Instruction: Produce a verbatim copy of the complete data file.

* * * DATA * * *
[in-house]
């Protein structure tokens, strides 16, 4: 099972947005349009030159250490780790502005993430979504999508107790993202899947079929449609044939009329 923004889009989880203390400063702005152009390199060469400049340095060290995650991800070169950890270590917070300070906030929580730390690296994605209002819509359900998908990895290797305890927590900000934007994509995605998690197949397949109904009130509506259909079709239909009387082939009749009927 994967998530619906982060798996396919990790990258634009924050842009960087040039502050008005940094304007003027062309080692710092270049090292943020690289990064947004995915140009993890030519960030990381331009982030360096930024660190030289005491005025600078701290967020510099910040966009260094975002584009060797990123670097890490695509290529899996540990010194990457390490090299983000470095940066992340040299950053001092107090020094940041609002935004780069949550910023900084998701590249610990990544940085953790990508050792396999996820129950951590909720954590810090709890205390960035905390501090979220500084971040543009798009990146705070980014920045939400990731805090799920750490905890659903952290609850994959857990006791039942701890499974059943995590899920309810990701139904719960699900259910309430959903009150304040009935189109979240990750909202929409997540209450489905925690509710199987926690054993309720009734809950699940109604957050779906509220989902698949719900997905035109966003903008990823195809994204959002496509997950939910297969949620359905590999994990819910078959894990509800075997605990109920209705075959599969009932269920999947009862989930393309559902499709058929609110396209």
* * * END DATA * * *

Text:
[in-house]
């Protein structure tokens, strides 16, 4: 099972947005349009030159250490780790502005993430979504999508107790993202899947079929449609044939009329 923004889009989880203390400063702005152009390199060469400049340095060290995650991800070169950890270590917070300070906030929580730390690296994605209002819509359900998908990895290797305890927590900000934007994509995605998690197949397949109904009130509506259909079709239909009387082939009749009927 994967998530619906982060798996396919990790990258634009924050842009960087040039502050008005940094304007003027062309080692710092270049090292943020690289990064947004995915140009993890030519960030990381331009982030360096930024660190030289005491005025600078701290967020510099910040966009260094975002584009060797990123670097890490695509290529899996540990010194990457390490090299983000470095940066992340040299950053001092107090020094940041609002935004780069949550910023900084998701590249610990990544940085953790990508050792396999996820129950951590909720954590810090709890205390960035905390501090979220500084971040543009798009990146705070980014920045939400990731805090799920750490905890659903952290609850994959857990006791039942701890499974059943995590899920309810990701139904719960699900259910309430959903009150304040009935189109979240990750909202929409997540209450489905925690509710199987926690054993309720009734809950699940109604957050779906509220989902698949719900997905035109966003903008990823195809994204959002496509997950939910297969949620359905590999994990819910078959894990509800075997605990109920209705075959599969009932269920999947009862989930393309559902499709058929609110396209």